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jps output not correct

A nagios alert checking for some java processes started firing because it couldn't find those processes. This check used 'jps' to look for those processes.
% sudo /usr/java/jdk1.6.0_04/bin/jps
15071 Jps
% ps -u root | grep -c java
I espected lots of output from jps, but there was only the jps process itself. Confusing. What does jps use to track java processes?

Your old strace (truss, whatever) friend will help you here:

# Always use 'strace -f' on java processes as they spawn new processes/threads
% sudo strace -f /usr/java/jdk1.6.0_04/bin/jps |& grep -F '("/' \
  | fex '"2/{1:2}' | sort | uniq -c | sort -n | tail -5
      5 proc/self 
      5 proc/stat 
     12 usr 
     17 tmp/hsperfdata_root 
    283 usr/java 
It referenced /tmp/hsperfdata_root multiple times. Weird, checking it out:
% ls /tmp/hsperfdata_root | wc -l
This directory is empty. Looking further around the strace and confirming by looking at the classes jps invokes (sun.jvmstat.perfdata.monitor.protocol.local.MonitoredHostProvider) shows that /tmp/hsperfdata_<user> is used by each jvm instance. It stores a file named by processes' pid.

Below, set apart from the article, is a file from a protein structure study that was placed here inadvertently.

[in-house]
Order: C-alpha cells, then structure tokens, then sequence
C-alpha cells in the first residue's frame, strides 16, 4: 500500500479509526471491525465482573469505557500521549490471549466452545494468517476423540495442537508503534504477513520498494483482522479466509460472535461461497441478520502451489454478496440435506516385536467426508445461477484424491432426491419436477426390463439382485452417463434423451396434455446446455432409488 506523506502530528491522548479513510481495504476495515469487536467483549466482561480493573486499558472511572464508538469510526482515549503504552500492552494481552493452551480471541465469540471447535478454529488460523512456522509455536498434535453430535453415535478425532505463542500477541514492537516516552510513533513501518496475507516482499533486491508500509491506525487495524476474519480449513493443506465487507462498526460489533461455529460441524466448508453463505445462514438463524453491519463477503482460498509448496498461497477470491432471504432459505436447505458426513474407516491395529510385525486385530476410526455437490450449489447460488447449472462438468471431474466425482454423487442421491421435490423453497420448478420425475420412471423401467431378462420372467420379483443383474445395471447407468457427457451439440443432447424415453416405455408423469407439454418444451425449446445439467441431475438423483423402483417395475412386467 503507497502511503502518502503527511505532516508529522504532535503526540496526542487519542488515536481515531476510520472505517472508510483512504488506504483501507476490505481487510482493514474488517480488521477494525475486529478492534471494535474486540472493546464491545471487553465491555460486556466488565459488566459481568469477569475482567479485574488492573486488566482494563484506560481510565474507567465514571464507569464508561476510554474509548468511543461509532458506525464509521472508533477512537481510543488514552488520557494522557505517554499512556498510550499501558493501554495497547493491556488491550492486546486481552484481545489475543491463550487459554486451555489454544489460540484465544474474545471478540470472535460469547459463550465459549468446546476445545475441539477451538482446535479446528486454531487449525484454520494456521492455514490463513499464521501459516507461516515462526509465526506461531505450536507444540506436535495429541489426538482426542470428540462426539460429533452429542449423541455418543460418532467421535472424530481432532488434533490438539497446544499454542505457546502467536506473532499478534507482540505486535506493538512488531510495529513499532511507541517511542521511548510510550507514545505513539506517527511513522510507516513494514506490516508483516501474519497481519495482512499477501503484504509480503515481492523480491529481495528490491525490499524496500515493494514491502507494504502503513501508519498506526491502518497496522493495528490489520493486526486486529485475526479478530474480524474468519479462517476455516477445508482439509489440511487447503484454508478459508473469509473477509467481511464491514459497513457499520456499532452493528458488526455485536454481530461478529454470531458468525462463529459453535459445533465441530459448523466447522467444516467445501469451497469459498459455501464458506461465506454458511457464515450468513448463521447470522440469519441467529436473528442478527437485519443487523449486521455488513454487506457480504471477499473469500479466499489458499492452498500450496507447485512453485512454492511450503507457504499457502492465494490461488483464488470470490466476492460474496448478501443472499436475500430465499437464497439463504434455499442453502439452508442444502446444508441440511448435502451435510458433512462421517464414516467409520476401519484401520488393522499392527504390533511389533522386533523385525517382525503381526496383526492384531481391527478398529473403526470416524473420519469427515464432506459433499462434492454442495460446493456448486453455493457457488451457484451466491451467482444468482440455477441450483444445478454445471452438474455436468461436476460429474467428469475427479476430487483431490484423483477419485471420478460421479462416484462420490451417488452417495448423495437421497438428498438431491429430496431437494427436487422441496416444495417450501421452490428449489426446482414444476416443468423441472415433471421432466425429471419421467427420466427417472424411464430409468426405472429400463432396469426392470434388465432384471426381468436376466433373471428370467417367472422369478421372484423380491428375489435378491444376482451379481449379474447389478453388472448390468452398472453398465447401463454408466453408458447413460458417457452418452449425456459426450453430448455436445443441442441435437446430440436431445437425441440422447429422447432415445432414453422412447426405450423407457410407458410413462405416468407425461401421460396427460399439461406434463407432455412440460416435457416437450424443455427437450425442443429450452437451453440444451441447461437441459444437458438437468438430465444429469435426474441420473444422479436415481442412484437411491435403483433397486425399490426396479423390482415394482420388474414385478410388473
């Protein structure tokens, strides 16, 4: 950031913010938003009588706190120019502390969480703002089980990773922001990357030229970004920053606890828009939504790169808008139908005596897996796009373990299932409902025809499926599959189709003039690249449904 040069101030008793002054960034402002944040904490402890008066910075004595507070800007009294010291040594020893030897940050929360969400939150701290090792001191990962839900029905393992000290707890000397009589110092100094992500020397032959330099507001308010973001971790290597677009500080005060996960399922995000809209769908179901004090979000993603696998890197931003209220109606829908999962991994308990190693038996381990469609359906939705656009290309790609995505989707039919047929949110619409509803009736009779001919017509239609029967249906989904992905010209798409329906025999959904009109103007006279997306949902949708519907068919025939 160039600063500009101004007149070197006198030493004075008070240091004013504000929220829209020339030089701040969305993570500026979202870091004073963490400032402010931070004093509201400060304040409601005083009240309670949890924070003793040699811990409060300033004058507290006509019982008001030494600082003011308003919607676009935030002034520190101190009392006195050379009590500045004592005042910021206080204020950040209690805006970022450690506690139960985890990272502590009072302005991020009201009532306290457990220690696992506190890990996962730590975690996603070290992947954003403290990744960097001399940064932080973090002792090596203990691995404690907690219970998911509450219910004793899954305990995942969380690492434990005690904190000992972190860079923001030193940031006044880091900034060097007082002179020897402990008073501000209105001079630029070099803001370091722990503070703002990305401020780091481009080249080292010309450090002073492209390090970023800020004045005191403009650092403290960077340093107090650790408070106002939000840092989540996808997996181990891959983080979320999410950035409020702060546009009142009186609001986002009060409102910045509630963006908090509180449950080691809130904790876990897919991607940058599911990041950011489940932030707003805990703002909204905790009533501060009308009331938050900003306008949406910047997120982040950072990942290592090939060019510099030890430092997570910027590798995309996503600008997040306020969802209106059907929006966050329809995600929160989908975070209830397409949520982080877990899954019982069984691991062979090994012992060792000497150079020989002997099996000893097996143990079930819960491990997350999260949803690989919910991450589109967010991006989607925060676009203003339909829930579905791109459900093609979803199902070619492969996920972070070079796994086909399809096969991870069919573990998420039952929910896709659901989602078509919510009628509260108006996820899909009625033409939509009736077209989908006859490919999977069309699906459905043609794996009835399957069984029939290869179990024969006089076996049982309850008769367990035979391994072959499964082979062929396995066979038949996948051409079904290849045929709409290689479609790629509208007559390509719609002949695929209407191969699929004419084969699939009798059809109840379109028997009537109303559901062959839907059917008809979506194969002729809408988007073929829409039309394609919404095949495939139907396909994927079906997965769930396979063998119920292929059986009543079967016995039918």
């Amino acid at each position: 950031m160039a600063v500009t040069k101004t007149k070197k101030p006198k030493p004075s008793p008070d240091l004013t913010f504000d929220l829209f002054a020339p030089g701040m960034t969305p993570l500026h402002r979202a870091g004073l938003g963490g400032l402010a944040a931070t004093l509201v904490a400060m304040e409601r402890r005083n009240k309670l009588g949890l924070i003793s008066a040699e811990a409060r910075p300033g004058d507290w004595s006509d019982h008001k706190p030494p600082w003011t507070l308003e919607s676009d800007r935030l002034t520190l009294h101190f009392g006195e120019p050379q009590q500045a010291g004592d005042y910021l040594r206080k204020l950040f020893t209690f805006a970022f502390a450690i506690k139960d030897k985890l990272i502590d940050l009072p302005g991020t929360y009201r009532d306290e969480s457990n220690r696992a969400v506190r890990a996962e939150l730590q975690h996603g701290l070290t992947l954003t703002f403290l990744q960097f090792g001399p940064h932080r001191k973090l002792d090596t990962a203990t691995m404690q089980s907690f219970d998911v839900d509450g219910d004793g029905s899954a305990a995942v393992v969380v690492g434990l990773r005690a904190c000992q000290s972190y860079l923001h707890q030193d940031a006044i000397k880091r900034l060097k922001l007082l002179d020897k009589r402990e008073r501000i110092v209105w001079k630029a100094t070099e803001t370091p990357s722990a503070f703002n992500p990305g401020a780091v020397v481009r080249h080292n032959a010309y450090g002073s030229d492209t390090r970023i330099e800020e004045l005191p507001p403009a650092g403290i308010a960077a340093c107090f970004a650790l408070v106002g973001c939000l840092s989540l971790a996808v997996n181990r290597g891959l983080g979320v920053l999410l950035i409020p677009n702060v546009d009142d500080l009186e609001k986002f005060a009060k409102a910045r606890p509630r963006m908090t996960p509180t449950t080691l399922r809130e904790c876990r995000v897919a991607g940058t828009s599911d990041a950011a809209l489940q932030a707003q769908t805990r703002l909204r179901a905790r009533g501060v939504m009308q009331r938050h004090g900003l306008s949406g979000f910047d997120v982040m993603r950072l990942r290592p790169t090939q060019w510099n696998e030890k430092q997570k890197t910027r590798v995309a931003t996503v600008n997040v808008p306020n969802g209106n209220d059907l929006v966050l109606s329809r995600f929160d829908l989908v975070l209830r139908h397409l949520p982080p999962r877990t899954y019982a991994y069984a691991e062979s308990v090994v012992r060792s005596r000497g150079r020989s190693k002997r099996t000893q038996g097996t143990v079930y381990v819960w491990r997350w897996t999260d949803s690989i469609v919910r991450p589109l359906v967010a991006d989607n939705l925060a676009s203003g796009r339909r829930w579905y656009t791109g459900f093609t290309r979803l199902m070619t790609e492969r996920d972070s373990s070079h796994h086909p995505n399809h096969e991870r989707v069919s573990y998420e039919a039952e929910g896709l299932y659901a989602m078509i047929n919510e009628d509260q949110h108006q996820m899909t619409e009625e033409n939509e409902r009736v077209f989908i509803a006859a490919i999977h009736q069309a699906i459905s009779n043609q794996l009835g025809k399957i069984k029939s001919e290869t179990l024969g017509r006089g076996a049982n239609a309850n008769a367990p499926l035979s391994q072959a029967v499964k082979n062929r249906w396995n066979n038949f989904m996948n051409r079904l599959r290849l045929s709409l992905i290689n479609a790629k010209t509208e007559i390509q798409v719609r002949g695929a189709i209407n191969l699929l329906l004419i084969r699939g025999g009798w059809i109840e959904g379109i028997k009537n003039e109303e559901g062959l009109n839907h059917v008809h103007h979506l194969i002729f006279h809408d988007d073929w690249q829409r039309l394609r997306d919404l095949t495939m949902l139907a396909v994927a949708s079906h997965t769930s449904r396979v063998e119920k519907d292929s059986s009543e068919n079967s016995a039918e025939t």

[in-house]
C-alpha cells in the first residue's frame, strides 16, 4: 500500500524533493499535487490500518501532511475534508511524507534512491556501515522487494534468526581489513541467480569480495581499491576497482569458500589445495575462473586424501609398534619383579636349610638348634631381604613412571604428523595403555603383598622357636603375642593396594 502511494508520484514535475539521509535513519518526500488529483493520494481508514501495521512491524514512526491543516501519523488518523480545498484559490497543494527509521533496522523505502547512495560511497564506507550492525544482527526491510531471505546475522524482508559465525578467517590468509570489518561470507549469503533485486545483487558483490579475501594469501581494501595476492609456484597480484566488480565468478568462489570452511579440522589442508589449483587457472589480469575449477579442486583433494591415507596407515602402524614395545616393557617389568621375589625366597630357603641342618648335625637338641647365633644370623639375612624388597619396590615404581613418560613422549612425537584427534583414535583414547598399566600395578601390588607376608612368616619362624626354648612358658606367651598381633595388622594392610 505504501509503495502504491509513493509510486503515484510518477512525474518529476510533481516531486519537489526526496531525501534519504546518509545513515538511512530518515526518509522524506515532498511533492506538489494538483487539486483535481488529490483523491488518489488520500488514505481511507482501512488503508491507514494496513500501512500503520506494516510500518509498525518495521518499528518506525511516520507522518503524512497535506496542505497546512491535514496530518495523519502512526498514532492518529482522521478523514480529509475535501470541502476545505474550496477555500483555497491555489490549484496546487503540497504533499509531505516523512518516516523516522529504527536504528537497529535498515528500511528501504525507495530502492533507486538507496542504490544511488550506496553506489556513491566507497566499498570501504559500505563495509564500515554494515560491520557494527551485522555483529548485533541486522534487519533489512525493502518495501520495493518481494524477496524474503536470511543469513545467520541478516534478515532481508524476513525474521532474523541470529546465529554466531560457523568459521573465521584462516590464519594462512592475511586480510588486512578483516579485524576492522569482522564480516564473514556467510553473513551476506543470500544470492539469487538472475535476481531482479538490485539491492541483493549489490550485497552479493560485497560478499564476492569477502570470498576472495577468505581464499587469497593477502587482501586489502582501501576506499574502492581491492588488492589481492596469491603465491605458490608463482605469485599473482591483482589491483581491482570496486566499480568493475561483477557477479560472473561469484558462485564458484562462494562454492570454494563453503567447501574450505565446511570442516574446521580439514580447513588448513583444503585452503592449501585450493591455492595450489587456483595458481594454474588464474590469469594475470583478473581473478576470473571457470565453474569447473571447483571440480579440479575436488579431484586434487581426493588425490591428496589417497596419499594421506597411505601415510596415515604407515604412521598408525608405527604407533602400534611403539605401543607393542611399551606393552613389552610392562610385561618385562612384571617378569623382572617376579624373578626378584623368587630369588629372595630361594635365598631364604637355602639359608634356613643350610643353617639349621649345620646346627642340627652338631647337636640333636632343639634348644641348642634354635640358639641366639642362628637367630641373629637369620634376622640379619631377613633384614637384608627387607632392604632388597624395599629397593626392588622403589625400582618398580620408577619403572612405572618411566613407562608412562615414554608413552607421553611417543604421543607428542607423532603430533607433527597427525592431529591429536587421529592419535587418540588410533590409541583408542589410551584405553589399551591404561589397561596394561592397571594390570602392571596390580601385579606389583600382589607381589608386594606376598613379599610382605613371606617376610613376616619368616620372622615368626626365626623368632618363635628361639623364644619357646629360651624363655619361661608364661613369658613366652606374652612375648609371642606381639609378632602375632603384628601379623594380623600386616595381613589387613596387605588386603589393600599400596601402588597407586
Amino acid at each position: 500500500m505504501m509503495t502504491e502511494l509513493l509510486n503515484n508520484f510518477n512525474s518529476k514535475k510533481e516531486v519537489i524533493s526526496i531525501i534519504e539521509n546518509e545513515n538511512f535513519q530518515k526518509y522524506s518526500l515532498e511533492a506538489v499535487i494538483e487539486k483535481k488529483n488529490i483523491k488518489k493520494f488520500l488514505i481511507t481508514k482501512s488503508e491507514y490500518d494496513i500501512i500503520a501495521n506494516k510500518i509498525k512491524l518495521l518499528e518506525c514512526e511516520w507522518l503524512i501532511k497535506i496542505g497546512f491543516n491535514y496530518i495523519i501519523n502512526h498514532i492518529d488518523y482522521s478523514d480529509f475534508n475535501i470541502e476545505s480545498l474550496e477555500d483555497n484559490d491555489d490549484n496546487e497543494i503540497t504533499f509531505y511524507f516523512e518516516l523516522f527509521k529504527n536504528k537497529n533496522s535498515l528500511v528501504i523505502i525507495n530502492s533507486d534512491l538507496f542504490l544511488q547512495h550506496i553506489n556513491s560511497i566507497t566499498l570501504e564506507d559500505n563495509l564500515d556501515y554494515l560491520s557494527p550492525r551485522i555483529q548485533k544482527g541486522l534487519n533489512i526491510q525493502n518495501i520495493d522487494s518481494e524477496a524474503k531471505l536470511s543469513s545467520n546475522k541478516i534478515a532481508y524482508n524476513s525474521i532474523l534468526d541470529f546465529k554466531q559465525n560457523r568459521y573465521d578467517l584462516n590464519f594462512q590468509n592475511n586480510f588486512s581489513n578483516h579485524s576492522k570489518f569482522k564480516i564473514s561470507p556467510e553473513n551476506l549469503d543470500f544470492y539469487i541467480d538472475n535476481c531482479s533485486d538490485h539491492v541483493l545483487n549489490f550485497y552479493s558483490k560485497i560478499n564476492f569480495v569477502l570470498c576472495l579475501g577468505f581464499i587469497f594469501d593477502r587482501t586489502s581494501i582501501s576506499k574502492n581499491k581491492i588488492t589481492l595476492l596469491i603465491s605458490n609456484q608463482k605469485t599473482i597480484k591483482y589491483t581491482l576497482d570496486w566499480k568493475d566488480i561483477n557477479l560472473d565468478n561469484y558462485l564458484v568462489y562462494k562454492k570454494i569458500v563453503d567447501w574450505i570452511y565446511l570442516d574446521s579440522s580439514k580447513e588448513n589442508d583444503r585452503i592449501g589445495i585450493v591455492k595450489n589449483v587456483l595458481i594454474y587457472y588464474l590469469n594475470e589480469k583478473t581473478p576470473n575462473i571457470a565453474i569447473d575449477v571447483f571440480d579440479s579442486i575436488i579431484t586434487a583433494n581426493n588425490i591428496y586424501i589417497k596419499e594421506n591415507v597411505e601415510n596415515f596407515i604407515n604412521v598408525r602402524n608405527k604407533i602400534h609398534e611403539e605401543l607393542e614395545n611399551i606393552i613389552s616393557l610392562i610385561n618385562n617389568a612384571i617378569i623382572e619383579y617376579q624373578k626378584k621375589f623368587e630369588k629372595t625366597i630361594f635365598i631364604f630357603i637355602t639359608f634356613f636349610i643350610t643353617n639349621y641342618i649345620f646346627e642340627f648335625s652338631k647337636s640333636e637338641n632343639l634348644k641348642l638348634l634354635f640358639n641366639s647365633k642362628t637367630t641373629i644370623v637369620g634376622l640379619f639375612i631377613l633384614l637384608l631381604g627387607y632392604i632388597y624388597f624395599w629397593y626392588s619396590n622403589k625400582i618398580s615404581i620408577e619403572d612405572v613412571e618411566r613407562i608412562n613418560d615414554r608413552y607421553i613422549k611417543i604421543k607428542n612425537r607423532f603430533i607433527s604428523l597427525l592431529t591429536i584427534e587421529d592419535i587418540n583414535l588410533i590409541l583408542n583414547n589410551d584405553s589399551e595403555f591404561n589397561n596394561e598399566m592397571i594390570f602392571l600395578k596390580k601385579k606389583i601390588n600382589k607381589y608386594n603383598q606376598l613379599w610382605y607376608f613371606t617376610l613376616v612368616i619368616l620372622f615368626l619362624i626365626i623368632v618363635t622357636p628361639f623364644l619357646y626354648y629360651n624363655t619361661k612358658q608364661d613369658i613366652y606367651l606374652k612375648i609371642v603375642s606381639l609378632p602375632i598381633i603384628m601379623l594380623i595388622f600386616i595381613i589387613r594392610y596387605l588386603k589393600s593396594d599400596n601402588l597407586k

So the question is, why is this directory empty?

Of the hosts I know run java, it only seems like long-running instances of java are disappearing from jps, making me think we have a cron job removing files from /tmp. I found this while looking through cron jobs:

% cat /etc/cron.daily/tmpwatch 
/usr/sbin/tmpwatch -x /tmp/.X11-unix -x /tmp/.XIM-unix -x /tmp/.font-unix \
        -x /tmp/.ICE-unix -x /tmp/.Test-unix 240 /tmp
/usr/sbin/tmpwatch 720 /var/tmp
for d in /var/{cache/man,catman}/{cat?,X11R6/cat?,local/cat?}; do
    if [ -d "$d" ]; then
        /usr/sbin/tmpwatch -f 720 "$d"
This file comes from the tmpwatch rpm, which appears to come base installed on CentOS. This means that for every file in /tmp (except those specified by '-x dir') are being deleted if they are older than 240 hours (10 days). As an FYI, the default time value inspected is the file's atime, so if you mount noatime, the accesstime is not reliable.

Ultimately, we need to add a new set of flags to the cronjob that excludes /tmp/hsperfdata_*. This should keep me from being paged when a java process lives for more than 10 days ;)

Additionally, it makes me think that the people who use CentOS don't use Java or don't monitor their java processes with jps.